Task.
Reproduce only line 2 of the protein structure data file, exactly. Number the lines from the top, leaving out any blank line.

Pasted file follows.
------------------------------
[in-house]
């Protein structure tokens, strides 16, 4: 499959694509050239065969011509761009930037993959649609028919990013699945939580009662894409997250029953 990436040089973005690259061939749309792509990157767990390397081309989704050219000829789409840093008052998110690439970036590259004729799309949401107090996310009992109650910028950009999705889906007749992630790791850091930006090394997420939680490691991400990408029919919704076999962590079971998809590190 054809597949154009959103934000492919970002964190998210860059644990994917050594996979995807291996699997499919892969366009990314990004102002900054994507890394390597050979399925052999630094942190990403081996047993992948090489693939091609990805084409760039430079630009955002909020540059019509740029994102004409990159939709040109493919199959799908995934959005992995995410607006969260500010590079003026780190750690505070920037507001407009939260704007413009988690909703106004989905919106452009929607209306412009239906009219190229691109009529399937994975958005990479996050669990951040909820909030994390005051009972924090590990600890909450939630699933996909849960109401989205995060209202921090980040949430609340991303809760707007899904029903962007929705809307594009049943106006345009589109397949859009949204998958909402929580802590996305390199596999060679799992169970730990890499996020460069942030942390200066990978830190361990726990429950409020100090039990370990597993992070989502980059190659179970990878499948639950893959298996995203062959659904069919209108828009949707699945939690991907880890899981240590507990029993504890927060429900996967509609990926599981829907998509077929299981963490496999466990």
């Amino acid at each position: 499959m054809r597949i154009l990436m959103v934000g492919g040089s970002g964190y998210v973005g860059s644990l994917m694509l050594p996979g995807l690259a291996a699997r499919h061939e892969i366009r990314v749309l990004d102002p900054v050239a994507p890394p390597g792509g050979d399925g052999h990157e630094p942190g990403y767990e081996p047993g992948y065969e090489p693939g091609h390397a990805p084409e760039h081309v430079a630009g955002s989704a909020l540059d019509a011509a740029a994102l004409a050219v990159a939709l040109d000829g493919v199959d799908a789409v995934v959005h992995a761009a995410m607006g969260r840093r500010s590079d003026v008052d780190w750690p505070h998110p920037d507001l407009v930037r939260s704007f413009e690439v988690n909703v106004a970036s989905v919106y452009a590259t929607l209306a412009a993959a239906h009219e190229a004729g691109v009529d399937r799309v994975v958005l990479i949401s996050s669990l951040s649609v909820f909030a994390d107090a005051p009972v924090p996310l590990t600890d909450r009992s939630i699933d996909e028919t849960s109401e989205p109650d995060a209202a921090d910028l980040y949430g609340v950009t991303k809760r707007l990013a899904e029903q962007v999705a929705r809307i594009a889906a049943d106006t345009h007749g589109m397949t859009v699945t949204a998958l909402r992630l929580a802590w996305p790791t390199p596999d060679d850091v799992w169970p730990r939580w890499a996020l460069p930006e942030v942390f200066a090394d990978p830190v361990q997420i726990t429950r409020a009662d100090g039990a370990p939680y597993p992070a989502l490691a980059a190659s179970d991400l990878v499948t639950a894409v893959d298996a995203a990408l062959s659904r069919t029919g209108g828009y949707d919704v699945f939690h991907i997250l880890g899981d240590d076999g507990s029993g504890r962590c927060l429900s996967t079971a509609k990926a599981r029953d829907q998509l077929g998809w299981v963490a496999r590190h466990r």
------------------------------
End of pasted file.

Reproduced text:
């Protein structure tokens, strides 16, 4: 499959694509050239065969011509761009930037993959649609028919990013699945939580009662894409997250029953 990436040089973005690259061939749309792509990157767990390397081309989704050219000829789409840093008052998110690439970036590259004729799309949401107090996310009992109650910028950009999705889906007749992630790791850091930006090394997420939680490691991400990408029919919704076999962590079971998809590190 054809597949154009959103934000492919970002964190998210860059644990994917050594996979995807291996699997499919892969366009990314990004102002900054994507890394390597050979399925052999630094942190990403081996047993992948090489693939091609990805084409760039430079630009955002909020540059019509740029994102004409990159939709040109493919199959799908995934959005992995995410607006969260500010590079003026780190750690505070920037507001407009939260704007413009988690909703106004989905919106452009929607209306412009239906009219190229691109009529399937994975958005990479996050669990951040909820909030994390005051009972924090590990600890909450939630699933996909849960109401989205995060209202921090980040949430609340991303809760707007899904029903962007929705809307594009049943106006345009589109397949859009949204998958909402929580802590996305390199596999060679799992169970730990890499996020460069942030942390200066990978830190361990726990429950409020100090039990370990597993992070989502980059190659179970990878499948639950893959298996995203062959659904069919209108828009949707699945939690991907880890899981240590507990029993504890927060429900996967509609990926599981829907998509077929299981963490496999466990």